The nephrotic syndrome is associated with disturbances in plasma lipid pattern and metabolism. However, the reason for these perturbations is poorly understood. In the present study, we have investigated hepatic triglyceride metabolism in puromycin aminonucleoside-induced nephrotic syndrome in rats. Nephrotic rats displayed a 70% increase in hepatic triglyceride levels compared to controls (16.9±1.6 vs. 9.8±0.6 μmol/g liver; means±SEM, P<0.01). The capacity for hepatic mitochondrial β-oxidation of fatty acids was substantially elevated (80%). This was associated with a rise in the liver content of the fatty acid carrier carnitine (1.24±0.06 vs. 0.85±0.07 μmol/g dry weight, P<0.05). A positive correlation between the levels of acetylcarnitine and acetyl-CoA was found in normal as well as in nephrotic rats, implying that carnitine plays an important role as an acetyl group acceptor in the liver under normo- and hyperlipidemic conditions. Changes in carnitine levels seem to be tightly coupled to the rate of fatty acid oxidation. There was a significant elevation in the activity of phosphatidate phosphohydrolase (E.C. 184.108.40.206) in liver microsomes from nephrotic rats (1.07±0.09 vs. 0.81±0.04 nmol/min·mg protein, P<0.02). Hepatic very low density lipoprotein (VLDL)-triglyceride secretion rate was 18% higher in nephrotic rats than in controls. The results demonstrate a deranged hepatic triglyceride metabolism in nephrosis, with an increased hepatic triglyceride biosynthesis, a sizable accumulation of hepatic triglycerides, and only a modest increase in VLDL triglyceride secretion. In addition, mitochondrial β-oxidation of fatty acids was enhanced, associated with an increased availability of carnitine.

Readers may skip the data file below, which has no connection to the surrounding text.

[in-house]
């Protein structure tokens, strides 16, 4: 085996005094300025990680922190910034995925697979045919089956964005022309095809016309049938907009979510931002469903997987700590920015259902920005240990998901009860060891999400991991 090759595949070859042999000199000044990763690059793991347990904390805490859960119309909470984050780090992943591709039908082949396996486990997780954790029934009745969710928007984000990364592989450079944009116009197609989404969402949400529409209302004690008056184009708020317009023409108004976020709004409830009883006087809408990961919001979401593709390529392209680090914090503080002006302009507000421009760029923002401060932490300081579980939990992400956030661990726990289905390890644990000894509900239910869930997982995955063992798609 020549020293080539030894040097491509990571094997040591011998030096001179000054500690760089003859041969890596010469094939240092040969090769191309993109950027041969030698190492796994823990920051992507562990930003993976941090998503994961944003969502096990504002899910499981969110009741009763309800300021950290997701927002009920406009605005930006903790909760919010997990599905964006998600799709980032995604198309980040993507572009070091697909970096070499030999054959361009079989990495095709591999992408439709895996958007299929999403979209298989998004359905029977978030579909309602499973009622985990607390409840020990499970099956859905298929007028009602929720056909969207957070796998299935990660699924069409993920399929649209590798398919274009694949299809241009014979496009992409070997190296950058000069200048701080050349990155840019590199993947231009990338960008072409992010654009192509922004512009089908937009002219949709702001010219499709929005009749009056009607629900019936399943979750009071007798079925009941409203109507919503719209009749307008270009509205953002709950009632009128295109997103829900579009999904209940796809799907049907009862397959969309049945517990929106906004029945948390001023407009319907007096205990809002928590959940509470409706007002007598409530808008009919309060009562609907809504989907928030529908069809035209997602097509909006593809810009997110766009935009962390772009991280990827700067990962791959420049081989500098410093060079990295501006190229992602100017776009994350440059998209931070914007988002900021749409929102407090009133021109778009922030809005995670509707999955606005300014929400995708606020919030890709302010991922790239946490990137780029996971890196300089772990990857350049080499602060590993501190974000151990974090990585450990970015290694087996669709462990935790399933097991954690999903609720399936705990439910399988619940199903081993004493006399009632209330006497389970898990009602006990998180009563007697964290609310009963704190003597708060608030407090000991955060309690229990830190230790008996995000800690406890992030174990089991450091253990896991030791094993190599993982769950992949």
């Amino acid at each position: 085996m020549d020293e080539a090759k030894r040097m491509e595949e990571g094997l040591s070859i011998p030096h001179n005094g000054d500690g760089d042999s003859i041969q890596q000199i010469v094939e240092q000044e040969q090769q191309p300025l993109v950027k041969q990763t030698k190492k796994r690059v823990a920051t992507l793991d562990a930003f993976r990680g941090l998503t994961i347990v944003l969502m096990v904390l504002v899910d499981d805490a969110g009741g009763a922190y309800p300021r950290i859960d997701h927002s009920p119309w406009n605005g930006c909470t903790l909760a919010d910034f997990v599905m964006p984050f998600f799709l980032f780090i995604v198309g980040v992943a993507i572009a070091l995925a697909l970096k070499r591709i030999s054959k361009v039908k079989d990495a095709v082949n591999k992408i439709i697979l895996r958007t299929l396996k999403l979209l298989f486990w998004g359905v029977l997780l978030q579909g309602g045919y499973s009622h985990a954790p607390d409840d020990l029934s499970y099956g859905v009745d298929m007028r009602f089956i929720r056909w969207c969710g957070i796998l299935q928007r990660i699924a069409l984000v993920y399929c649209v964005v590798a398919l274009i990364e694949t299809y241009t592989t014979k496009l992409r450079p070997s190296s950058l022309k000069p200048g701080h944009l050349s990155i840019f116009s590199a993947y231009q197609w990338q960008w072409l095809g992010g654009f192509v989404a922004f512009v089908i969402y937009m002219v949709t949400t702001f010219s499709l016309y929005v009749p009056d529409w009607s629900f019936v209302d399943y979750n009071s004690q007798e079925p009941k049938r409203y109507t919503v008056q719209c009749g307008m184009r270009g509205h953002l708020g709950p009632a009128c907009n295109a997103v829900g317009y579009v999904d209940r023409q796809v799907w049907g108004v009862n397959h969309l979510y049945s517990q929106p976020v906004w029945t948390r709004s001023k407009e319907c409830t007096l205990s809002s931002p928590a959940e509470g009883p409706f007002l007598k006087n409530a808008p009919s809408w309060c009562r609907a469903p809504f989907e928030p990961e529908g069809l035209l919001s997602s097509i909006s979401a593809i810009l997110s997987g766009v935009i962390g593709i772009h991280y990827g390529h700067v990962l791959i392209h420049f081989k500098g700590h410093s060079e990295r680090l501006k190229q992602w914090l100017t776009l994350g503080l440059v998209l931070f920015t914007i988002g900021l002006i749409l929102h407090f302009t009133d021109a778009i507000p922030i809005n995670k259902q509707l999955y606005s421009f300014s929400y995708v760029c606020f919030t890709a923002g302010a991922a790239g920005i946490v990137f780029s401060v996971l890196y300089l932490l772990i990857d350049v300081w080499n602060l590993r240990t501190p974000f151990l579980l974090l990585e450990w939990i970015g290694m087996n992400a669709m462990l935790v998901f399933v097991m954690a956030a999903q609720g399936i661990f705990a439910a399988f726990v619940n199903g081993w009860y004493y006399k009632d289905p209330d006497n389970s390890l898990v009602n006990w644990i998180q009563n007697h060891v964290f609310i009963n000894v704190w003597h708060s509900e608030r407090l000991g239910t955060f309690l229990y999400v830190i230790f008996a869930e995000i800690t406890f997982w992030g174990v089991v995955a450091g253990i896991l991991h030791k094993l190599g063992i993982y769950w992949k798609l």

ASJC Scopus subject areas
- Medicine (miscellaneous)
- Biochemistry, Genetics and Molecular Biology(all)
- Food Science